Opinionomics | 16 May 2012

Must-read comment and analysis. Grexit! Grexit! Grexit!

1. Economic update – May 2012: Osborne’s austerity strangles Britain (Left Foot Forward)

Tony Dolphin presents his comprehensive monthly assessment of the economic situation.

2. An equality multiplier? (Stumbling and Mumbling)

Chris Dillow looks at the possibility that equality breeds equality, and asks what this means for social policy.

3. Is Germany bluffing on Greece? (Bruegel)

Philine Schuseil rounds up the German-language press response to the possibility of Grexit.

4. How Keynes would solve the eurozone crisis (Financial Times)

Marcus Miller and Robert Skidelsky write that for a country in such desperate straits as Greece, orderly exit from the euro to regain competitiveness looks to be the best option.

5. German voters must break the Merkel mindset that got them into this (Guardian)

Greece's euro membership was as much the German elite's fault as anyone's. Can it find the leadership to resolve the crisis, asks Robin Wells

Angela Merkel murmurs to Francois Hollande. Photograph: Getty Images

Alex Hern is a technology reporter for the Guardian. He was formerly staff writer at the New Statesman. You should follow Alex on Twitter.

Getty Images.
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Is anyone prepared to solve the NHS funding crisis?

As long as the political taboo on raising taxes endures, the service will be in financial peril. 

It has long been clear that the NHS is in financial ill-health. But today's figures, conveniently delayed until after the Conservative conference, are still stunningly bad. The service ran a deficit of £930m between April and June (greater than the £820m recorded for the whole of the 2014/15 financial year) and is on course for a shortfall of at least £2bn this year - its worst position for a generation.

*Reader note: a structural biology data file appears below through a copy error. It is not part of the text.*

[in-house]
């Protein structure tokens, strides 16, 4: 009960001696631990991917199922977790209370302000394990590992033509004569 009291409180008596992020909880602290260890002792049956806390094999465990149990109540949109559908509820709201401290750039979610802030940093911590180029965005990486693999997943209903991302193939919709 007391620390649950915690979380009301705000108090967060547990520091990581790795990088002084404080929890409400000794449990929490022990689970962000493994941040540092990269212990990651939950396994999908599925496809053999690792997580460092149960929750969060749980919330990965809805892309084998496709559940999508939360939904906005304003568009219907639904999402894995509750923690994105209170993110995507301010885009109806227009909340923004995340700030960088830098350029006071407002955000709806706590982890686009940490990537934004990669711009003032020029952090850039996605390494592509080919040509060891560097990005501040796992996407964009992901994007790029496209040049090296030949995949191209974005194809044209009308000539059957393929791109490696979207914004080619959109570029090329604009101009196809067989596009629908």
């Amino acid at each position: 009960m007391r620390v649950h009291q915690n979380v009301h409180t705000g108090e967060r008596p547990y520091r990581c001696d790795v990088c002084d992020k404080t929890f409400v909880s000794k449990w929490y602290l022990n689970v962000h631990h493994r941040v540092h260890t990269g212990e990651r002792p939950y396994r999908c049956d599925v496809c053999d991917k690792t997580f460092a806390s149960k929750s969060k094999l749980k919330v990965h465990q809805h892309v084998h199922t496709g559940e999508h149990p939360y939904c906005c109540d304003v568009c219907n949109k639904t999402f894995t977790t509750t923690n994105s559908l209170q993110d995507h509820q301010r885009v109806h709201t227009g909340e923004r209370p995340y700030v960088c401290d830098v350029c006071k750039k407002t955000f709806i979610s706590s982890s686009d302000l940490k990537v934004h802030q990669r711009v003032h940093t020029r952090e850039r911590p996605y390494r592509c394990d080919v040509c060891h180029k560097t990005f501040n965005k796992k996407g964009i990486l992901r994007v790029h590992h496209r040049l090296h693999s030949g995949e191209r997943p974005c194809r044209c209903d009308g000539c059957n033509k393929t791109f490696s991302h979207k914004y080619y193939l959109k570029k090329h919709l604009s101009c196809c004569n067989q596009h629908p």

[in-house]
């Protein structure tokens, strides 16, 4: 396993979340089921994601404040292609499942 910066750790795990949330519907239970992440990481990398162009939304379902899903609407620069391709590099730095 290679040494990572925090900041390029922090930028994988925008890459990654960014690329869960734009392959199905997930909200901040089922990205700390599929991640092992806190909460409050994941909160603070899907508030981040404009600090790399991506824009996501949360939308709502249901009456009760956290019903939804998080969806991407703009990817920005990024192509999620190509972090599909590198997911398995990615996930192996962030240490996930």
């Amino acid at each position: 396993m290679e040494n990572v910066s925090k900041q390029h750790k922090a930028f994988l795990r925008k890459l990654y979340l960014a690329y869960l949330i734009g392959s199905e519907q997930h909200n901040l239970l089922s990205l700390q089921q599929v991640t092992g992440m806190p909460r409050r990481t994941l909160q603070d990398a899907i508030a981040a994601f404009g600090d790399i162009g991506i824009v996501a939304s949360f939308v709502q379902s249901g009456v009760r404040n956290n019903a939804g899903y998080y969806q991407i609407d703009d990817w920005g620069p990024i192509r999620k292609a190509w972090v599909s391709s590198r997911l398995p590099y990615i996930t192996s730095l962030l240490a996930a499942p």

Though often described as having been shielded from austerity, owing to its ring-fenced budget, the NHS is enduring the toughest spending settlement in its history. Since 1950, health spending has grown at an average annual rate of 4 per cent, but over the last parliament it rose by just 0.5 per cent. An ageing population, rising treatment costs and the social care crisis all mean that the NHS has to run merely to stand still. The Tories have pledged to provide £10bn more for the service but this still leaves £20bn of efficiency savings required. 

Speculation is now turning to whether George Osborne will provide an emergency injection of funds in the Autumn Statement on 25 November. But the long-term question is whether anyone is prepared to offer a sustainable solution to the crisis. Health experts argue that only a rise in general taxation (income tax, VAT, national insurance), patient charges or a hypothecated "health tax" will secure the future of a universal, high-quality service. But the political taboo against increasing taxes on all but the richest means no politician has ventured into this territory. Shadow health secretary Heidi Alexander has today called for the government to "find money urgently to get through the coming winter months". But the bigger question is whether, under Jeremy Corbyn, Labour is prepared to go beyond sticking-plaster solutions. 

George Eaton is political editor of the New Statesman.